Leading StarCraft streamer embroiled in viewbot controversy
Over the past year, Evan "Winter" Ballnik has risen to become the number one StarCraft 2 streamer on Twitch. This is no mean feat given that he has never been a professional player, nor does he even play at the highest competitive level. His stream generally comprises “climbing the ladder” on smurf accounts against low level players, and he focuses on helping his viewers improve their own game.
For the most part his success was attributed to his relatability, a persona that's seen him invited to events for commentary and analysis. Ballnik has publicly spoken of his success, posting on Reddit that he earned $60,000 per year. In many ways he was a posterboy for the life-changing possibilities that streaming platforms such as Twitch can provide for hardworking and talented broadcasters.
Ballnik still believes that he has a streaming future whatever the outcome.
There were, of course, detractors. Several professional players and commentators have taken swipes at the stream, criticizing the minimal effort required to beat low level players under the guise of it being a “learning exercise” for those who watch. Several others, including prominent streamers such as Steven “Destiny” Bonnell, have always been skeptical of the viewer numbers compared to the chat activity. The community has often treated such criticisms as motivated by envy. And while the question of whether Ballnik has used viewbots to inflate his popularity has cropped up, it has been mostly dismissed.
But then it happened. A Heroes of the Storm streamer named Nicholas "NickHotS" Wuollett posted to the StarCraft subreddit what he said was concrete evidence of viewbotting on Ballnik’s stream. After taking a look at each of the accounts viewing the stream, he noticed a significant number of them appeared to be throwaways. The ones he highlighted had generic names in lowercase and only followed one other Twitch account. These accounts, MythTheGamer and Honor_Buddha, were the vendors of the viewbotting service, Wuollett concluded. He gave a complete breakdown of his findings and the accounts involved in a detailed 80,000 word document that he made publicly available. It made a compelling case against Ballnik and showed that there were significant number of bots actively viewing his stream on multiple occasions.
The Twitch accounts look credible at first glance. Most have biographies and details about what games they like to play. But those are just part of the service offered by viewbot providers. Here’s an example of a typical package description from an established viewbotting site.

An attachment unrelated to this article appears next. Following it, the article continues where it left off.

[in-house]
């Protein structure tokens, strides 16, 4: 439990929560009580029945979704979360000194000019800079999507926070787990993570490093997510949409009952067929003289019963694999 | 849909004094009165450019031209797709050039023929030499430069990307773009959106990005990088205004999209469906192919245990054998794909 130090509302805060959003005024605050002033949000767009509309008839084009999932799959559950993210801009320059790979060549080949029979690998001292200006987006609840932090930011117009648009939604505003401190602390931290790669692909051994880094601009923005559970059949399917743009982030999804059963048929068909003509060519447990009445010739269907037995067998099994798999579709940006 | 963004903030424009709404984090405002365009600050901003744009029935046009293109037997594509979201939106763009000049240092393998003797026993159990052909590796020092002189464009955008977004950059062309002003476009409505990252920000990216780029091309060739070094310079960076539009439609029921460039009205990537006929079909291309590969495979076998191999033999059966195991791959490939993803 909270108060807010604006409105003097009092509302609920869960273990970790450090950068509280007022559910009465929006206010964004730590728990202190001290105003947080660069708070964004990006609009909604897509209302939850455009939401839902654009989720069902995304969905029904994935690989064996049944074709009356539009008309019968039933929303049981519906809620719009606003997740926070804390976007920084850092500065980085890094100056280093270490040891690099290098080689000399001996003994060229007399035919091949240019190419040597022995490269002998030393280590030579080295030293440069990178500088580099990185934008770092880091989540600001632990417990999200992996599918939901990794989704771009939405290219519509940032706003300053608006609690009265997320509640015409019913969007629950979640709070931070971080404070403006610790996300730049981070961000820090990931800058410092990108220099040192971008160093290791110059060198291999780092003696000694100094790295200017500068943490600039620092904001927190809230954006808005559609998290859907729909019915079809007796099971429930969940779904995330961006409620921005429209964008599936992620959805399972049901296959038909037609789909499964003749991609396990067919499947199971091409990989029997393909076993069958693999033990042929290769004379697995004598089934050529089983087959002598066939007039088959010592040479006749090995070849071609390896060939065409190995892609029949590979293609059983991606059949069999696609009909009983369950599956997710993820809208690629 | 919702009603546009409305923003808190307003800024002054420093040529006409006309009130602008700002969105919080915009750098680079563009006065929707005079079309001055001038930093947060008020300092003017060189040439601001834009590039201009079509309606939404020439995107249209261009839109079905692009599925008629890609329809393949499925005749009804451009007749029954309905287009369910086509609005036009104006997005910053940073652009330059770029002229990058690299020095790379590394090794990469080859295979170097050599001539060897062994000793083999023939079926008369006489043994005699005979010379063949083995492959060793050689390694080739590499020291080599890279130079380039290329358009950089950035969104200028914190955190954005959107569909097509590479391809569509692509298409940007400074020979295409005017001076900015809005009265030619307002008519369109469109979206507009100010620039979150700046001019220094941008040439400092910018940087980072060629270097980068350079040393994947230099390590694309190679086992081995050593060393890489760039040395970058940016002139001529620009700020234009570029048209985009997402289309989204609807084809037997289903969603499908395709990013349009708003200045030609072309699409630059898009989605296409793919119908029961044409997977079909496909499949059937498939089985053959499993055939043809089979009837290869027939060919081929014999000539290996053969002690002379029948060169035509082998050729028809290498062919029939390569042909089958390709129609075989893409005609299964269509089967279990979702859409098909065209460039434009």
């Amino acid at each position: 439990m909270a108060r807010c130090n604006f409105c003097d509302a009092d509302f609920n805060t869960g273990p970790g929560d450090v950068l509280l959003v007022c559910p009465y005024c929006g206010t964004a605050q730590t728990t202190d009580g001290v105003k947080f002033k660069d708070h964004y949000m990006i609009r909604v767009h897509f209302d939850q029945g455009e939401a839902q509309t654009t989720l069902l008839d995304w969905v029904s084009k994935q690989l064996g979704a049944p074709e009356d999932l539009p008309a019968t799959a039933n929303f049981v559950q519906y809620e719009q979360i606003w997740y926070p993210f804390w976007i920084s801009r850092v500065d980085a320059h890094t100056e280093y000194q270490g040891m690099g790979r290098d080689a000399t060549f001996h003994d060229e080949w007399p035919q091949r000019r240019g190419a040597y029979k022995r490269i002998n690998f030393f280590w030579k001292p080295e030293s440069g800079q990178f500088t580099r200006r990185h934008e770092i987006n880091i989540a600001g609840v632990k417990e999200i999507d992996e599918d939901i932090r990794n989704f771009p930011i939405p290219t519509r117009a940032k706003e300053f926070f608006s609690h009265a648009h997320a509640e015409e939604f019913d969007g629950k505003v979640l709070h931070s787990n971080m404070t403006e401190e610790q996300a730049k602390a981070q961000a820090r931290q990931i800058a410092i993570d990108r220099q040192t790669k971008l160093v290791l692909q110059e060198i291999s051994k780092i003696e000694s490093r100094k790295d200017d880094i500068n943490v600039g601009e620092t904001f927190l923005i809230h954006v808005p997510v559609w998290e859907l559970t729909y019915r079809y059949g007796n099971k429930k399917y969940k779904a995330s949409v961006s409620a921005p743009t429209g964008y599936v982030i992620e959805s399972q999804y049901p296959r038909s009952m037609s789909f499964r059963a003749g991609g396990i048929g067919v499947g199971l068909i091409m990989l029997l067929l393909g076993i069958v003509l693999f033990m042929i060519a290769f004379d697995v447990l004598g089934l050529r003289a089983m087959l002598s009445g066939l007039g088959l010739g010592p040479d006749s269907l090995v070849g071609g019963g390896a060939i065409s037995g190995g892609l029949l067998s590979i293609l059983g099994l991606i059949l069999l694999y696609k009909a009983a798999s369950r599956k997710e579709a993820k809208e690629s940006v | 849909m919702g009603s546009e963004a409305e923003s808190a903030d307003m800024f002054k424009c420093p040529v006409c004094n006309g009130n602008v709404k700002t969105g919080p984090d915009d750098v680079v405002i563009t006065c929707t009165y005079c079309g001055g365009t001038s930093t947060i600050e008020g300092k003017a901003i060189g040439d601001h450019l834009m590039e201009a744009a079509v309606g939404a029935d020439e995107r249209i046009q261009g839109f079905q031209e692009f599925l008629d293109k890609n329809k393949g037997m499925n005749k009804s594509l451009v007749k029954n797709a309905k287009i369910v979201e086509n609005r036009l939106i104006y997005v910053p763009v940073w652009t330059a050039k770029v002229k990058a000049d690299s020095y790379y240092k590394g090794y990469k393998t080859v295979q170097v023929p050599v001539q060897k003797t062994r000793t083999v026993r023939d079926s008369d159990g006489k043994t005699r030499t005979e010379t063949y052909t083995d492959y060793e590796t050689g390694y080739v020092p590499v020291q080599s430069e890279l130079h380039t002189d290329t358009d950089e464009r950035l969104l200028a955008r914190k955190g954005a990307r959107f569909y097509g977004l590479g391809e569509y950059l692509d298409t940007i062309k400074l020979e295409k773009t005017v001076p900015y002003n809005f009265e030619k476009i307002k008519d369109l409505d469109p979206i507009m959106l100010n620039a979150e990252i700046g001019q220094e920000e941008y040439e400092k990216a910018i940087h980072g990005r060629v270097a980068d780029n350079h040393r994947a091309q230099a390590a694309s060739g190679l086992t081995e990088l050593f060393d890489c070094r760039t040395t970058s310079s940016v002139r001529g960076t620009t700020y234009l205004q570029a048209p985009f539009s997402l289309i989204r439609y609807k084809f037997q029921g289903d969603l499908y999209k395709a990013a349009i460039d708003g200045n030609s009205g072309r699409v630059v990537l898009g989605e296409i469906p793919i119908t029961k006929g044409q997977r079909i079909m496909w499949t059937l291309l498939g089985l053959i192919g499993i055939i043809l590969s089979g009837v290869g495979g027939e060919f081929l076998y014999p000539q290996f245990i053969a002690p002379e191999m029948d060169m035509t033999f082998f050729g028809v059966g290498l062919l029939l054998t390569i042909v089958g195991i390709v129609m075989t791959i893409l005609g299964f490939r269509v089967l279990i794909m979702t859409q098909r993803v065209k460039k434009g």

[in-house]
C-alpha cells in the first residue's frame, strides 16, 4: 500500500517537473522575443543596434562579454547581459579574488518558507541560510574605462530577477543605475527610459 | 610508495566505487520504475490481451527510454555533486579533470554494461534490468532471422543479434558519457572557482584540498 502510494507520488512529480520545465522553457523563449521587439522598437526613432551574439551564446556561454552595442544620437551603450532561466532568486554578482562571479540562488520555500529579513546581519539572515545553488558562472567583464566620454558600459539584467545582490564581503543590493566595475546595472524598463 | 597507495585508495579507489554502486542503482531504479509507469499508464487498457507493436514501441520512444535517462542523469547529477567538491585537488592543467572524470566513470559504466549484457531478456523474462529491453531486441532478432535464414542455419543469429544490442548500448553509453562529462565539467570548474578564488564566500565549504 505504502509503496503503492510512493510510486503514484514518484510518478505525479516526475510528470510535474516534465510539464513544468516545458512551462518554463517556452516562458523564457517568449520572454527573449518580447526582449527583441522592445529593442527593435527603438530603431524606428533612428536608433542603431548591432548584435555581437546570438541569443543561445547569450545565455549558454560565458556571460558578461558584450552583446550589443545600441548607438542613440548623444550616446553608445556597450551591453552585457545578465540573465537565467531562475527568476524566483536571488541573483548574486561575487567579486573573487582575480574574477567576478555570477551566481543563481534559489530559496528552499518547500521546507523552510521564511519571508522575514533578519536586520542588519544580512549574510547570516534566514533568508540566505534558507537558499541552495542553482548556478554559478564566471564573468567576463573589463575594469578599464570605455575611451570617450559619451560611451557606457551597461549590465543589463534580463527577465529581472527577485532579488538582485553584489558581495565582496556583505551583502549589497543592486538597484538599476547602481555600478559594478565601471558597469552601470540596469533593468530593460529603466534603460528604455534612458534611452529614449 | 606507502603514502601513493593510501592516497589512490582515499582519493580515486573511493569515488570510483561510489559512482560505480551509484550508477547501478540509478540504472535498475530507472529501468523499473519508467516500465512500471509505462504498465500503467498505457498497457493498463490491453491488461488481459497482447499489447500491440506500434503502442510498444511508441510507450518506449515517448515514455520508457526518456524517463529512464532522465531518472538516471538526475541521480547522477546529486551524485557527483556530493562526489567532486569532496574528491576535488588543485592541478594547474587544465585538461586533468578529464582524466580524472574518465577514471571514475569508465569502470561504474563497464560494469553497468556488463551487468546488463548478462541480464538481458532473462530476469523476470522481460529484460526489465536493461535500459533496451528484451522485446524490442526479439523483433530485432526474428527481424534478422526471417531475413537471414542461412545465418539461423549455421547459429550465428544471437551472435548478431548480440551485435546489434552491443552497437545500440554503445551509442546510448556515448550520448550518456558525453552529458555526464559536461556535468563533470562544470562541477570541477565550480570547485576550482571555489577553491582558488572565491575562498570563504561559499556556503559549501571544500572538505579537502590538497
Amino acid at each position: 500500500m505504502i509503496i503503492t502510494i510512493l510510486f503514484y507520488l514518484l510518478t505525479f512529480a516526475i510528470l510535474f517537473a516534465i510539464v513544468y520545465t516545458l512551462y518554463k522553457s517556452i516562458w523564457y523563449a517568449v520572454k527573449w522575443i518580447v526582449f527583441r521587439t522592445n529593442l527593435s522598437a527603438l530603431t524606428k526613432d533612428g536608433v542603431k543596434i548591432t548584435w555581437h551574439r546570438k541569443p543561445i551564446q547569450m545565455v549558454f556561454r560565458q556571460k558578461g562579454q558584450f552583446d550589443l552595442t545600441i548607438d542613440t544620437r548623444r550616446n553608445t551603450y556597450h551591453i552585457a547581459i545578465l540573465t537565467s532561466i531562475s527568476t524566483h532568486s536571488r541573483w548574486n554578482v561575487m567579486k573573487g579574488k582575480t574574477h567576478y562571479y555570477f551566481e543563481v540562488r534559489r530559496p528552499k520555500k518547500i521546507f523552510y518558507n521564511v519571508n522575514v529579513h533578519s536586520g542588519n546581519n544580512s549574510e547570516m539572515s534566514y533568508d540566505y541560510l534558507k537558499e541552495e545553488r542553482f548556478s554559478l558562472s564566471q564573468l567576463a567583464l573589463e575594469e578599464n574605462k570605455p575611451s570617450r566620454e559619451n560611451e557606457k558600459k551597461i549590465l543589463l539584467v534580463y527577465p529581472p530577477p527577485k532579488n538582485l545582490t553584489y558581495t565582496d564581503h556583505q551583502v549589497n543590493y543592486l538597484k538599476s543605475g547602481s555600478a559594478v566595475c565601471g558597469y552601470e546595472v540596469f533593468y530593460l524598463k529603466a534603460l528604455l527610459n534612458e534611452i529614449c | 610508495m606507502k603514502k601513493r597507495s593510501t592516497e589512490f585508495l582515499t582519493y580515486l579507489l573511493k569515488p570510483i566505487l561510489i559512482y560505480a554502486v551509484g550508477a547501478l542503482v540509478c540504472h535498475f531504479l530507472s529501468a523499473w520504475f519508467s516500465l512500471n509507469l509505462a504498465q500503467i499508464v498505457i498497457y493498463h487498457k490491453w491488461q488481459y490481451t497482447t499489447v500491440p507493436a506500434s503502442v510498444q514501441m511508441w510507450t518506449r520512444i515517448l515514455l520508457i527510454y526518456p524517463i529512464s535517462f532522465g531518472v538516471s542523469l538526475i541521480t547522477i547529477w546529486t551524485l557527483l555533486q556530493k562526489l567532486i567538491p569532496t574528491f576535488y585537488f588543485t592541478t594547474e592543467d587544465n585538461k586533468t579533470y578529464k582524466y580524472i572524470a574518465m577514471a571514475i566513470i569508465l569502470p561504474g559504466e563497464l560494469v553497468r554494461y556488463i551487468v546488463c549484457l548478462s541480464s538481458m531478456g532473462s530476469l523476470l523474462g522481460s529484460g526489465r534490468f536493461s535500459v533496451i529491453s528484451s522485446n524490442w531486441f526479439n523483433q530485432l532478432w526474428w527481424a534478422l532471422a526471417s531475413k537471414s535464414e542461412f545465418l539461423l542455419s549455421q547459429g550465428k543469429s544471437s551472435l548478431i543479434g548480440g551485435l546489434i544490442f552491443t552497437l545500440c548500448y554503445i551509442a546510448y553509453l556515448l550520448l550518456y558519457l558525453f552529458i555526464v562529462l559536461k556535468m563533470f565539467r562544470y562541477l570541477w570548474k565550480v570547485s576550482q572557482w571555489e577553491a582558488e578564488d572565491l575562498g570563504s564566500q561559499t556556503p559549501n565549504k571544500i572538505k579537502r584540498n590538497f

“Followers and Channel Views really help improve the image of 'popularity' on your stream. We have legitimate accounts, all with avatars and bio descriptions, to follow your stream. We add both followers and channel views slowly over a few days, for the most organic appearance possible. Larger orders can take longer.”
What muddies that waters even further is that during past discussions about the allegations, Ballnik maintained that someone else was viewbotting his channel, and it was beyond his control.
“I do get botted on occasion (out of my control),” he posted during a Reddit AMA in May last year. “But the reason the chat is slower than most is there is a very strict policy in chat about spamming/trolling/being unproductive etc. This is so if someone new wants to ask a question they can actually get it answered as opposed to being drowned out in spam.”
Sometimes people who offer viewbotting services use this as a form of advertisement, contacting the streamer after they boost their viewing numbers and then offering their rates to repeat the feat.
When Ballnik took to Reddit to defend himself he invoked this defense once more saying he didn’t want to believe that his success was due to viewbotting. He later deleted the comment, but a screenshot can be viewed below.
If his supporters were convinced by this, few other people were. Bonnell made several sarcastic tweets that underlined how unlikely it was that someone would do this without the recipients knowing for such a prolonged period of time. “call mom, dad picks up, says she's disappeared” he joked in one. “no clue where she went, all traces of her vanish, find out she was a viewbot all along.” Another popular StarCraft streamer, David "avilo" Blowe, who had also accused Ballnik of viewbotting in the past, recorded a lengthy diatribe about it, which he uploaded to YouTube.